Literature expresses feelings and innermost thoughts and ambitions, while technology has other ends and other fields to explore. Literature may at first appear to be out of place in a technological milieu, but surely scientists and technologists do not encroach upon the field of literature. There seems to be no reason why both literature and technology cannot flourish side by side.

A society that is highly progressive techno­logically may also become rich in literature. We may take the example of the world's most industrially advanced country and the mightiest military power, the USA, where technology has registered unprecedented achievements and yet the USA has produced rich literature.

Technology results in affluence and prosperity and economic prosperity promotes good literature and masterpieces in the arts. So there is no contraction involved. It is only during war and the all out preparations for war, that literature gets a setback.

Science and technology, it has been truly said, have radically altered the face of civilisation, but nothing, not even the most sophisticated me­chanical devices and the most fruitful applications of new inventions, can change human nature or replace human being, who must indeed remain in effective command of all scientific inventions and their day-to-day applica­tion.

Technology has created robots, artificial intelligence in the shape of "thinking computers" which can read, translate, interpret and give deci­sions with amazing speed and accuracy. But not even the most sophisticated technological advances can by themselves produce literature—poetry, prose, plays, novels and stories.

In a sense, science and technology may be said to be of direct assistance in promoting literature, because they help to create leisure by intro­ducing labour saving and time saving devices and by eliminating drudgery as well as duplication of effort.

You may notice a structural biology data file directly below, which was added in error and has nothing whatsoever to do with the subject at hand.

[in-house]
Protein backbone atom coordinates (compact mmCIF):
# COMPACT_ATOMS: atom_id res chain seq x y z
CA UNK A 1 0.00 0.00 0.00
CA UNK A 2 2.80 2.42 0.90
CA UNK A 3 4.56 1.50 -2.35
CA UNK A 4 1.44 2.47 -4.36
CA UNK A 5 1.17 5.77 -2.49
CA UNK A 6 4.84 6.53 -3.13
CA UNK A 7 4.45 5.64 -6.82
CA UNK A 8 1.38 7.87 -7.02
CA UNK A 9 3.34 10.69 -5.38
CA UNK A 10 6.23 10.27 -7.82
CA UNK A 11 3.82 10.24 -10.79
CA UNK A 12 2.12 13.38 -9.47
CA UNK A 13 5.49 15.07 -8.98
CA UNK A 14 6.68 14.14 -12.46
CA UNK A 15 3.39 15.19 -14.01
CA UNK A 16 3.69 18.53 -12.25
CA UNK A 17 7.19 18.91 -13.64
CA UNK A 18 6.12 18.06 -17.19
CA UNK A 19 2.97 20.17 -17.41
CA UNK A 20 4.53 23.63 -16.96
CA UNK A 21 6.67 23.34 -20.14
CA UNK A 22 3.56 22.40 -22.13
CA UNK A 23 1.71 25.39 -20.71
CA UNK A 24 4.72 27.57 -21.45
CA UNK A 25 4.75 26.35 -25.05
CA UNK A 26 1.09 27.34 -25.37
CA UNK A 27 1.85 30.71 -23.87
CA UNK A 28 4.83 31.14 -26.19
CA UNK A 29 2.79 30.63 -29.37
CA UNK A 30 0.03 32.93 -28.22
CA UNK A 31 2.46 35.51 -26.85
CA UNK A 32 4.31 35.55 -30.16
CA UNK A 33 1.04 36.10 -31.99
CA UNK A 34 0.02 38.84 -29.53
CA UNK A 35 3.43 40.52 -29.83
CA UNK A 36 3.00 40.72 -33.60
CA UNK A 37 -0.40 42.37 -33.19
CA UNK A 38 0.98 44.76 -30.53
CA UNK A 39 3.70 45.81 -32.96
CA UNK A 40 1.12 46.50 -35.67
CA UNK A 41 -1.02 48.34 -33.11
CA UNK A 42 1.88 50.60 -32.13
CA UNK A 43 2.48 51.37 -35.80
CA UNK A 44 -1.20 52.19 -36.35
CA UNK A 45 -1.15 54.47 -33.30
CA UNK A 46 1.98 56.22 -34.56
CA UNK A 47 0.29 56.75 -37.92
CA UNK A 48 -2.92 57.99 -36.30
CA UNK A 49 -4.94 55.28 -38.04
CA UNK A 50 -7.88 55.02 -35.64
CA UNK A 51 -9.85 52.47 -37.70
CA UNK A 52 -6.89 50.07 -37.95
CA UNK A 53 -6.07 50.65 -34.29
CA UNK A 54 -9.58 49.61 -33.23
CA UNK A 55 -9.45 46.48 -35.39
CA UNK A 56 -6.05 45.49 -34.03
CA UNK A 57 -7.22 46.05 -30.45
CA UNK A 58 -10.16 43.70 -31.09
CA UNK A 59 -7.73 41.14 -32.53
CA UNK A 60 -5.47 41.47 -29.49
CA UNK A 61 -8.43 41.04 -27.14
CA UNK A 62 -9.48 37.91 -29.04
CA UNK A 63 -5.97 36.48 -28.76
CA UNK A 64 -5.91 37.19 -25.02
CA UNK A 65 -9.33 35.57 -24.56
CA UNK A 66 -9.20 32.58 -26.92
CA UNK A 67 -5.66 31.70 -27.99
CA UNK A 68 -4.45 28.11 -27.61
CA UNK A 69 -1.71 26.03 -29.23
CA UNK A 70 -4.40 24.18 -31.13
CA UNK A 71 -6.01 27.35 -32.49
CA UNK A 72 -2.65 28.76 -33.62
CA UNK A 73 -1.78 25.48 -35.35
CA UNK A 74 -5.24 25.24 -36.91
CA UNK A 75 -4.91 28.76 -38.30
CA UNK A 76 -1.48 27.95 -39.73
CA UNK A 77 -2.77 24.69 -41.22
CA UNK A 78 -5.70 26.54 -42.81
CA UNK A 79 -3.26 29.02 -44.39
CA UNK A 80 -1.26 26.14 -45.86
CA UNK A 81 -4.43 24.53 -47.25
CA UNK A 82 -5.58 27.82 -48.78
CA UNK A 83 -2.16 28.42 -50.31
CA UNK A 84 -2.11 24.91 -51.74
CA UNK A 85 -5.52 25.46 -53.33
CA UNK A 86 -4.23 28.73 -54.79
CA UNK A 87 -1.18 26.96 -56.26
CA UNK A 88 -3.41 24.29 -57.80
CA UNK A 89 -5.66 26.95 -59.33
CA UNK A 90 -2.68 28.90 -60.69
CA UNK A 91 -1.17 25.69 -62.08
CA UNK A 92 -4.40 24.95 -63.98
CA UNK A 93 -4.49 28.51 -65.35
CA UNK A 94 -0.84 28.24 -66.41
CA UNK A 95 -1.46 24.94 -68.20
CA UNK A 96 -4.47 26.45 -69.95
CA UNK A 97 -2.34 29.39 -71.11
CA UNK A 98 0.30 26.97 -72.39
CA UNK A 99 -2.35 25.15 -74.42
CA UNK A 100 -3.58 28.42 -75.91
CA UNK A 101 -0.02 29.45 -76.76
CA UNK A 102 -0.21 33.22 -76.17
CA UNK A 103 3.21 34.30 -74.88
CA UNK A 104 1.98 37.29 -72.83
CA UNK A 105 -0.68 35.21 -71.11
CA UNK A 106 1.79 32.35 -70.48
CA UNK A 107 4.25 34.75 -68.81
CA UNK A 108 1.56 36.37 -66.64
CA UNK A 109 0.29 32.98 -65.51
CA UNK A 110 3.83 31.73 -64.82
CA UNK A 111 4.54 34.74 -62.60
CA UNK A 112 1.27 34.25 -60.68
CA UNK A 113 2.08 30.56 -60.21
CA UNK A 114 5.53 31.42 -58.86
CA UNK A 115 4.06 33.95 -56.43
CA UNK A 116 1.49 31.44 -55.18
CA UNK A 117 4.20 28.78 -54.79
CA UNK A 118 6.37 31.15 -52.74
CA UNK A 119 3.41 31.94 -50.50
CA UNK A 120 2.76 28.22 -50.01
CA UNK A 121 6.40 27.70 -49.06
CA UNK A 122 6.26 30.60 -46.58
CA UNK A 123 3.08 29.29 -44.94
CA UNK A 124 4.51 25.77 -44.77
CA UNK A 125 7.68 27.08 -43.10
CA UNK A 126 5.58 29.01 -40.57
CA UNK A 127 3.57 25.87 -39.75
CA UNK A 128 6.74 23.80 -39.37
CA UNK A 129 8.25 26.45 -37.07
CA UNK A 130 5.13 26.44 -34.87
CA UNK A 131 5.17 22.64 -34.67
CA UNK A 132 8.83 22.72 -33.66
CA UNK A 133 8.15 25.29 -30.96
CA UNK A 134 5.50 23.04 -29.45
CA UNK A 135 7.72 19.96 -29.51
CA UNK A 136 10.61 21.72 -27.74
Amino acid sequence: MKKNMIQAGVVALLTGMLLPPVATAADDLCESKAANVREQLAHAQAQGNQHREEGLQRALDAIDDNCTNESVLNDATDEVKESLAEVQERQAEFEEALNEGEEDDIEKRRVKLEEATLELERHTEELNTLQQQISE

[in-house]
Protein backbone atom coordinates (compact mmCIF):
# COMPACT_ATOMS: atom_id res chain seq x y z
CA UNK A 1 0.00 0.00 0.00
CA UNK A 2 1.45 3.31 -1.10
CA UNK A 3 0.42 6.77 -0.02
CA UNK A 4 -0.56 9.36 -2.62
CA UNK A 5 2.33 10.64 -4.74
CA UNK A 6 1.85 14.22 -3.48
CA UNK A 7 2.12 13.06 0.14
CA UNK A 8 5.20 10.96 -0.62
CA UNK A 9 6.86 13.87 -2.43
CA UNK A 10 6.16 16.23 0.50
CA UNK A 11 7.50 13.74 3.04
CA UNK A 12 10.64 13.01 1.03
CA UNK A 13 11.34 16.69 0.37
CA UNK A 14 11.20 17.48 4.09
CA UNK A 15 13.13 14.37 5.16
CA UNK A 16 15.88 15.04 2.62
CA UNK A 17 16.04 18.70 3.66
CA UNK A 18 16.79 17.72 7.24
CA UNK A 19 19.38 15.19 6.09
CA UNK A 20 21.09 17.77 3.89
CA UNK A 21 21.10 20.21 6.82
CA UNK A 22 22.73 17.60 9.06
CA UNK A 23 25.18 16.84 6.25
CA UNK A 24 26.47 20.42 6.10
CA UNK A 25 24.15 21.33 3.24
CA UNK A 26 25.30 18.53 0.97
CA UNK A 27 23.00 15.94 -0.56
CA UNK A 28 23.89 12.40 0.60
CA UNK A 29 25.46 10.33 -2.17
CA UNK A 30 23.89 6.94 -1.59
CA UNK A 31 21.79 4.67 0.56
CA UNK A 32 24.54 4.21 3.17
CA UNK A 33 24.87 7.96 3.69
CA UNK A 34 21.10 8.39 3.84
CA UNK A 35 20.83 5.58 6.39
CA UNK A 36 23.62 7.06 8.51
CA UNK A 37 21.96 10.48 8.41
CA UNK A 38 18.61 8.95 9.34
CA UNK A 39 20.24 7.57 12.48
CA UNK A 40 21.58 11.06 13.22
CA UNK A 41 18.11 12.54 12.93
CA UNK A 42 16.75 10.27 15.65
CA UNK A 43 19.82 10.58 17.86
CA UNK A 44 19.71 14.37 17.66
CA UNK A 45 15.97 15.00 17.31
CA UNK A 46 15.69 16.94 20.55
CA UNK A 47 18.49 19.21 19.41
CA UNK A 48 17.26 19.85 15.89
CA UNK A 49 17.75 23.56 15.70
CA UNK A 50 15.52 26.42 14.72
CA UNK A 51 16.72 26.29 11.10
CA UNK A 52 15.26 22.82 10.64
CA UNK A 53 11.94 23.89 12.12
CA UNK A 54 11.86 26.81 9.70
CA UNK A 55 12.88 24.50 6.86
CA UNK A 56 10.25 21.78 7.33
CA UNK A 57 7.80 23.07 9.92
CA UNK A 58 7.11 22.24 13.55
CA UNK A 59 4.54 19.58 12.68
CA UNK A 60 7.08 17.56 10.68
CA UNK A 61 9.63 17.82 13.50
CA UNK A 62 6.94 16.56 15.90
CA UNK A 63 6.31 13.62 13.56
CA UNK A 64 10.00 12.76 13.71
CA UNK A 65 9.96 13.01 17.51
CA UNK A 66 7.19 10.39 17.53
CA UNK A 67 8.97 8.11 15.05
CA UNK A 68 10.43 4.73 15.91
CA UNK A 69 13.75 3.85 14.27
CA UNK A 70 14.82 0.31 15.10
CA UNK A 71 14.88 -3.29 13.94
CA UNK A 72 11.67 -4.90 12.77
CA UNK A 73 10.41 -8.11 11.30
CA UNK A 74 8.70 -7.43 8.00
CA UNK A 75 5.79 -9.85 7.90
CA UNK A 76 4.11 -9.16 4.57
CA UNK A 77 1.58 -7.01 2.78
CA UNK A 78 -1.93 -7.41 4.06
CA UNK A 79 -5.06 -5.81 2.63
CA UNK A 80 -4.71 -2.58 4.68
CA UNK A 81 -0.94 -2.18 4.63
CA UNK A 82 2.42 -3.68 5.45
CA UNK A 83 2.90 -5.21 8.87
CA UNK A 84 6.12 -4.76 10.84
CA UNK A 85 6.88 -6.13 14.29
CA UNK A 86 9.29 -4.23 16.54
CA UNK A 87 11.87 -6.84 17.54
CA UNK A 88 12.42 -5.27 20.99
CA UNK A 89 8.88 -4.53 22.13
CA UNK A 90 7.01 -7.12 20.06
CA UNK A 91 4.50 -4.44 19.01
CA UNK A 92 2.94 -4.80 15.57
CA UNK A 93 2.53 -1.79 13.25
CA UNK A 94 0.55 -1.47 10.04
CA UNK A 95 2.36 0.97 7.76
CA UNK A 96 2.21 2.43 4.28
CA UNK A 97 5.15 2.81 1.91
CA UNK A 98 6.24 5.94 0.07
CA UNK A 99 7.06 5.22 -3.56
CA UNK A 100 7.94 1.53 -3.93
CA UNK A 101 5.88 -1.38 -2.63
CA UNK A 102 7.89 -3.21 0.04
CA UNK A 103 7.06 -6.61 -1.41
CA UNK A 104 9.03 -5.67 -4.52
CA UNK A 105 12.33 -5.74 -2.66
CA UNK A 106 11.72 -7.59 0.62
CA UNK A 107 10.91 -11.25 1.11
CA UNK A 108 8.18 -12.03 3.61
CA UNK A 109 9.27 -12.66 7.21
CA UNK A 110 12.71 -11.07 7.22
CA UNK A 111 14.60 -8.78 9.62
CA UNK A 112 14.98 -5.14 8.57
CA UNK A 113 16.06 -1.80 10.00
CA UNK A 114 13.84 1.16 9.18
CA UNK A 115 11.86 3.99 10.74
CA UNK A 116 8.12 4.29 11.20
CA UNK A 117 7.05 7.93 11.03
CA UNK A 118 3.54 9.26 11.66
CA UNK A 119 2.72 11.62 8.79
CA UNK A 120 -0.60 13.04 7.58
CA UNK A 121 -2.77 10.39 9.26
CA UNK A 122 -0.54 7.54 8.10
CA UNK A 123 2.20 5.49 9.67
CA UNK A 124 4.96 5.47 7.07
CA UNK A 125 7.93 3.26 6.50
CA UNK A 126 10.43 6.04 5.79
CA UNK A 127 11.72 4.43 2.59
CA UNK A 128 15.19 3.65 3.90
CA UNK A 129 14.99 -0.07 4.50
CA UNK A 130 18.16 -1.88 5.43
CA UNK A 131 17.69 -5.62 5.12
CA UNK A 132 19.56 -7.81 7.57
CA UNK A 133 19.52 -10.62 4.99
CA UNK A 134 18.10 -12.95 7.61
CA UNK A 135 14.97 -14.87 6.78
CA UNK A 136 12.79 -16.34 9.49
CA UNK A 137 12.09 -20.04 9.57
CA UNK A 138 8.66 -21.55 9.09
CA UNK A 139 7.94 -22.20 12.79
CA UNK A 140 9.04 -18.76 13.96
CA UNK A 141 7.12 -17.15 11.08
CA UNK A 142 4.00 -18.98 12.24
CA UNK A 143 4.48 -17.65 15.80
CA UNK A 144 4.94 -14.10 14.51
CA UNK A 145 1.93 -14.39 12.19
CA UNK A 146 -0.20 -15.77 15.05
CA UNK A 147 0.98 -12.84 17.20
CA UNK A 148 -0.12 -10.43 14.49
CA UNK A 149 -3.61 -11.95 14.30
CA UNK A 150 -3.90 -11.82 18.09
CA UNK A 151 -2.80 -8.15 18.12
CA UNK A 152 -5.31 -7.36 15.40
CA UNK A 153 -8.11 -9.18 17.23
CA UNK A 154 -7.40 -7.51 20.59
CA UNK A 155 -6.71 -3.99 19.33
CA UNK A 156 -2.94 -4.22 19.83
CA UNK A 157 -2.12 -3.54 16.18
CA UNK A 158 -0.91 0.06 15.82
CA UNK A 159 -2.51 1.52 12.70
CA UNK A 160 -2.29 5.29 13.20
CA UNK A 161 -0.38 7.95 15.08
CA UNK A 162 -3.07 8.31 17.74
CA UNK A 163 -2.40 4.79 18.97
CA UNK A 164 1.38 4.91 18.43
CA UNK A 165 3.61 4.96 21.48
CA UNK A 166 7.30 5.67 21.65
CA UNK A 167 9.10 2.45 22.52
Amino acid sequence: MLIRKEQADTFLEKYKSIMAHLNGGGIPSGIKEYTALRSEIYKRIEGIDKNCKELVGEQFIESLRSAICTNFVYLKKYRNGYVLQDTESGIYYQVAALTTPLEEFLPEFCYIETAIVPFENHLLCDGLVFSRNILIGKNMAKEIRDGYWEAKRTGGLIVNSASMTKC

The leisure thus created can be put to literary pursuits. In such a context, the talk of a contradiction between technology and literature is not well founded. Scientific know how may thus be viewed as technology which, examined dispassionately, has an important bearing on arts and literature.

Good literature makes a lasting impact on the human mind; it entertains, instructs and ennobles the spirit of human beings; it does not debase or corrupt the mind in any way, and it certainly does not lead to destruction of any section of mankind.

Science and its handmaid, technology, however, have placed in the hands of man vicious and highly destructive tools in the shape of lethal weapons the like of which he has never had before.

Literature builds, but technology, if misused by vicious statesmen and politicians may cause havoc on a massive scale, destroying both litterateurs and technolo­gists without discrimination.

Technology does make for concentration and centralisation of economic and political activity. A person's individuality, sense of fraternity and selflessness tend to get eroded. Where there is less patronage of art and talent, there is bound to be less of literature of permanent value, because the right spirit and mood are not there to promote it.

The depersonalisation of modern life which, it appears, will get stronger as the years pass, is likely to discourage writers and poets; misery, anguish and a generally noisy atmo­sphere are hardly conducive to the production of sound literature.

But we need not give up all hope of a better world tomorrow, from the standpoint of culture and literature, simply because science and technology tend to predominate over human values. It is within the power and capacity of man, provided he exercises his sound judgment and pursues the right priorities to shape a better world, where literature flourishes along with industry and technology.